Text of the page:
Speaker of the House, William McCormack.

Andrew Jackson May worked on his father's farm, attended the Floyd County schools, and began teaching at the age of eighteen. He taught a few years in the common schools of Floyd and Magoffin Counties, while he studied law preparatory to attending college. He and his twin brother graduated from Southern Normal University at Huntingdon, Tennessee on June 25, 1898 with their Law Degrees. At the age of twenty-four, he and his brother began their law practice as the law firm of May & May in Prestonsburg, the county seat of Floyd County, Ky. They continued their practice together for over twenty years, the firm being dissolved upon the death of William Harvey May in 1921. In 1901, at the age of twenty-six, Andrew was elected County Attorney of Floyd County. He was re-elected in 1905, serving a total of eight years in the office. He was appointed a Special Judge of nearby Johnson and Martin Counties' Circuit Courts. He was retained for a number of years as an attorney for Pittsburgh Coal Co. and Kentucky-West Virginia Power Co. of Eastern Kentucky. He was engaged in the coal mining business and was associated with others in the operation of the May Coal Company on Right Beaver Creek in Floyd County. In 1904, the May brothers joined with a few other men of the community to organize the First National Bank in Prestonsburg, Ky. During his years of affiliation with the bank, he served as Vice President and later as President and Director.

In 1930 Andrew Jackson May, a Democrat, was elected to the U.S. Congress from the 10th Kentucky Congressional District, and served in that capacity for eight consecutive terms, ending in 1946. On March 4, 1932 he became a member of the House Military Affairs Committee and on January 10, 1937, as Franklin Roosevelt was preparing for his second administration, he was elevated to the Chairmanship of this committee. He is credited with rendering a great and honorable service to his district and the nation in World War II by his leadership of this very important committee. As the war in Europe was escalating, prior to the bombing of Pearl Harbor on December 7, 1941, Congressman May fought repeatedly for strengthening the fortifications of the American held islands in the Pacific. A fiery speech from the floor of the House on February 27, 1939 records his plea to better fortify the island of Guam. Unfortunately, the Congress was still in denial on the military threat to the United States as they defeated May's proposals. After the surprise attack by the Japanese, the Philippines and Guam were overrun in 1942.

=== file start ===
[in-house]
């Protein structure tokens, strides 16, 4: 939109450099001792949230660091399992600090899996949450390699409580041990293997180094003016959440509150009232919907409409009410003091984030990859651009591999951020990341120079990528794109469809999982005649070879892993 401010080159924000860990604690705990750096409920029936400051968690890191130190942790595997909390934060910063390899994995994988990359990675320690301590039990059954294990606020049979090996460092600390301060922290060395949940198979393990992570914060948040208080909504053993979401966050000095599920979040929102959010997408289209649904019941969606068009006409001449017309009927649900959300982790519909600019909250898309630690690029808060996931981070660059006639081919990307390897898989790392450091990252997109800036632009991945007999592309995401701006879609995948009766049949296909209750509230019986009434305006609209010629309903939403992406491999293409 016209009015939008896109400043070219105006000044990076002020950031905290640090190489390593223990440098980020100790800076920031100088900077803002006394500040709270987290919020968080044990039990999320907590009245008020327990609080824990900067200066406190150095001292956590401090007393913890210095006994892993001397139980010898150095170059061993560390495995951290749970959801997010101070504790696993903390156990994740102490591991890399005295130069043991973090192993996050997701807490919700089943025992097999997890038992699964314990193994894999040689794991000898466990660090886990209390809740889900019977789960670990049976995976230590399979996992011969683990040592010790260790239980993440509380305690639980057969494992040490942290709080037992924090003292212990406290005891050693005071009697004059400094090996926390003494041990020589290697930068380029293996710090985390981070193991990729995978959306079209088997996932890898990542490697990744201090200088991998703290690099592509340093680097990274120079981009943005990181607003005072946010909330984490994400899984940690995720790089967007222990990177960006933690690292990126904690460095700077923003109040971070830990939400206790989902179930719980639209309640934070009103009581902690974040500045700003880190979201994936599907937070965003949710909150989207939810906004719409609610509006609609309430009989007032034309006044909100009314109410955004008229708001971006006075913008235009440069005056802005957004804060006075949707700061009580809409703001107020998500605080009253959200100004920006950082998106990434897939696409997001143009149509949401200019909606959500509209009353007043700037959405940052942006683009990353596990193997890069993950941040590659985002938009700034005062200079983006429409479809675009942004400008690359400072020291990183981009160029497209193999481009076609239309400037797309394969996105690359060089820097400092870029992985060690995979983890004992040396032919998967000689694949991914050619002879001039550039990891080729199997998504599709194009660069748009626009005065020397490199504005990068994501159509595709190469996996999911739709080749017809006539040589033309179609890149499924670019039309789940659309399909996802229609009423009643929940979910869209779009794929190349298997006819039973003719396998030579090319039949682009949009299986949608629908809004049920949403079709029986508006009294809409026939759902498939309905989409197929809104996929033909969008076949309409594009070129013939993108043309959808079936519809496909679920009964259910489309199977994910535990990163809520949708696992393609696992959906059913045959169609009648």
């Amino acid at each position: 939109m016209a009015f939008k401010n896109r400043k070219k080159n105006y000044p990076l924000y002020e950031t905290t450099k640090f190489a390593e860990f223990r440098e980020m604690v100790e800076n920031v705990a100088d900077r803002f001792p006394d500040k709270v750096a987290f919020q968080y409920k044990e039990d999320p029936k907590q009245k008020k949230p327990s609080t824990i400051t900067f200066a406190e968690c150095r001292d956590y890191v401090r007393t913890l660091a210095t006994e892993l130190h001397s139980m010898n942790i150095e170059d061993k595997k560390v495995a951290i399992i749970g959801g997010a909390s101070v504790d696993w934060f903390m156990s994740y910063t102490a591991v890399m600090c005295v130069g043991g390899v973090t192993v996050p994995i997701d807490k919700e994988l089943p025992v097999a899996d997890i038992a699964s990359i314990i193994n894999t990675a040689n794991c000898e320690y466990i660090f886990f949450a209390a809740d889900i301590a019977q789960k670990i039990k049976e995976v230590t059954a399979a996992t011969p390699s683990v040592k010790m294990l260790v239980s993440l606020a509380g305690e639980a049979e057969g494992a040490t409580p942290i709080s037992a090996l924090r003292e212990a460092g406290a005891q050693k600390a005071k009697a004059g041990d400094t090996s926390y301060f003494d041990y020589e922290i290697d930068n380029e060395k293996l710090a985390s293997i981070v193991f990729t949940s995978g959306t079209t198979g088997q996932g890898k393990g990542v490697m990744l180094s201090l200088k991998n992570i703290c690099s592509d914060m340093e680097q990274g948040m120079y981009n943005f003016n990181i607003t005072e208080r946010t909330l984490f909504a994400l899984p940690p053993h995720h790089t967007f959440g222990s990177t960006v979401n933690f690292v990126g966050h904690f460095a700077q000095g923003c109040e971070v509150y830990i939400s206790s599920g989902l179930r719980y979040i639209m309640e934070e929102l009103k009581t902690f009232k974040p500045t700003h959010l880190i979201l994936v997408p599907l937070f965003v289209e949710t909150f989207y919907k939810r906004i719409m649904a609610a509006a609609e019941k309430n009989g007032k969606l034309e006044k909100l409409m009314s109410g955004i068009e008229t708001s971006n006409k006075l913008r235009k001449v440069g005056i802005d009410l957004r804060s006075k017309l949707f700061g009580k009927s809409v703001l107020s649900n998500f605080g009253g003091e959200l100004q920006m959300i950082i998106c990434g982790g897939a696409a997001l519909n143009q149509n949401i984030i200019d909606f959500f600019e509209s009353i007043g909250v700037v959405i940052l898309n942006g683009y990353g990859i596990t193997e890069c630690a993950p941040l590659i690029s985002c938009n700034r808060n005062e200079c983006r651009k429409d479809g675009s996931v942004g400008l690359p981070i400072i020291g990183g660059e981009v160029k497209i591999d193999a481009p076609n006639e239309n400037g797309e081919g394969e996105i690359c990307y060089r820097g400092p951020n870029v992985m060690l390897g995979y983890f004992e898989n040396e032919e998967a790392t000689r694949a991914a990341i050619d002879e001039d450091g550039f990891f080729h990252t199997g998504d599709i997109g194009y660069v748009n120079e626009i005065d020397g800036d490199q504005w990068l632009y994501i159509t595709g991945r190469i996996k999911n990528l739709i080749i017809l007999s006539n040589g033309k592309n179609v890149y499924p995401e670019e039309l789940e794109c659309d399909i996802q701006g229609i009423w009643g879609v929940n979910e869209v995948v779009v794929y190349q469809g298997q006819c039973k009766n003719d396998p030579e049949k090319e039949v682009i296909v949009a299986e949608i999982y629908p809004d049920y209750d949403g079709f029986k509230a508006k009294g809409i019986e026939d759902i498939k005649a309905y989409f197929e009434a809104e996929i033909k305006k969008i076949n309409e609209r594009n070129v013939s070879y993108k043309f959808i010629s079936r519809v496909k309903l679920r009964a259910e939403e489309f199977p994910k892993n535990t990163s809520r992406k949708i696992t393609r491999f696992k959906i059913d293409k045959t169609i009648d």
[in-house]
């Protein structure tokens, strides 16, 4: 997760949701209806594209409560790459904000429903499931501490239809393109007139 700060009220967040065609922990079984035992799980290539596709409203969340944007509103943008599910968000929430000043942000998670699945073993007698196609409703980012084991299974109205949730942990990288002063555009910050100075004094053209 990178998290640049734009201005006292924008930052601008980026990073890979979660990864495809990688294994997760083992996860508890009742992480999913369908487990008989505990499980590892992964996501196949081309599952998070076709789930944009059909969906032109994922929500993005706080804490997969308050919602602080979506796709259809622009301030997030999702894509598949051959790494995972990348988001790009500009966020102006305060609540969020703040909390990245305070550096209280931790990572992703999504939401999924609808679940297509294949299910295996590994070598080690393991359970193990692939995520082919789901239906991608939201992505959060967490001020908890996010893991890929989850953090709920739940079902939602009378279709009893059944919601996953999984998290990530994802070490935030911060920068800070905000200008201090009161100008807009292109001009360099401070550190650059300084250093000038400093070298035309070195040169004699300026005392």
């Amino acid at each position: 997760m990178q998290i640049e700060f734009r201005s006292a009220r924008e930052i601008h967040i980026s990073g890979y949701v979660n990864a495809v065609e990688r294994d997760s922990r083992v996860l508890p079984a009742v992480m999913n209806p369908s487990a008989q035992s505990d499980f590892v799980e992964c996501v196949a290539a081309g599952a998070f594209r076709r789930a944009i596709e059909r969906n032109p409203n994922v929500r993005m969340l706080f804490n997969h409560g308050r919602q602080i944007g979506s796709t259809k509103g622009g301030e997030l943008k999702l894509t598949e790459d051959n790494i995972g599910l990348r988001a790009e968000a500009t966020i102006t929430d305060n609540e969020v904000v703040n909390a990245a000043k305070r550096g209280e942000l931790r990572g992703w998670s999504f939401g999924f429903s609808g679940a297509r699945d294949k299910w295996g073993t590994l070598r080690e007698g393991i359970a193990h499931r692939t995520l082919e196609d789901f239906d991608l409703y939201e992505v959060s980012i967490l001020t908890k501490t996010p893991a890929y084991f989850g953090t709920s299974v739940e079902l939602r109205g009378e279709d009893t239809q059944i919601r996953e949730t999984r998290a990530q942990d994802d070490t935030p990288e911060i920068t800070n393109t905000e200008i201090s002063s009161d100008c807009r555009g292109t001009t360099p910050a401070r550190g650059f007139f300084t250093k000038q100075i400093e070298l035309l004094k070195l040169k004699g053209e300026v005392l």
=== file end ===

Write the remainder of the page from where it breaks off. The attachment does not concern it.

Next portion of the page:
Congressman May was successful as the sponsor of legislation to provide Universal Military Training and wrote and sponsored the first peacetime Draft Act, which was enacted shortly before war was declared. He remained Chairman of the Military Affairs Committee until he went out of office. Throughout his years in Congress he worked long and hard for government support of the canalization of the Big Sandy River. This ambitious project never came to fruition, but he was successful in his efforts on legislation authorizing the Dewey Dam Project in Floyd County. In the early 1950s the waters of Johns Creek formed a lake behind this dam and the State of Kentucky began to develop Jenny Wiley State Park. The commodious lodge on the lake is named "May Lodge" in honor of Congressman Andrew Jackson May.

Mr. May was a member and loyal supporter of the Baptist Church in Prestonsburg, Ky. since 1907. He served as a Deacon, Chairman of the Education Committee and taught in the Sunday School. He also served on Church committee at the state level and was active in local civic clubs.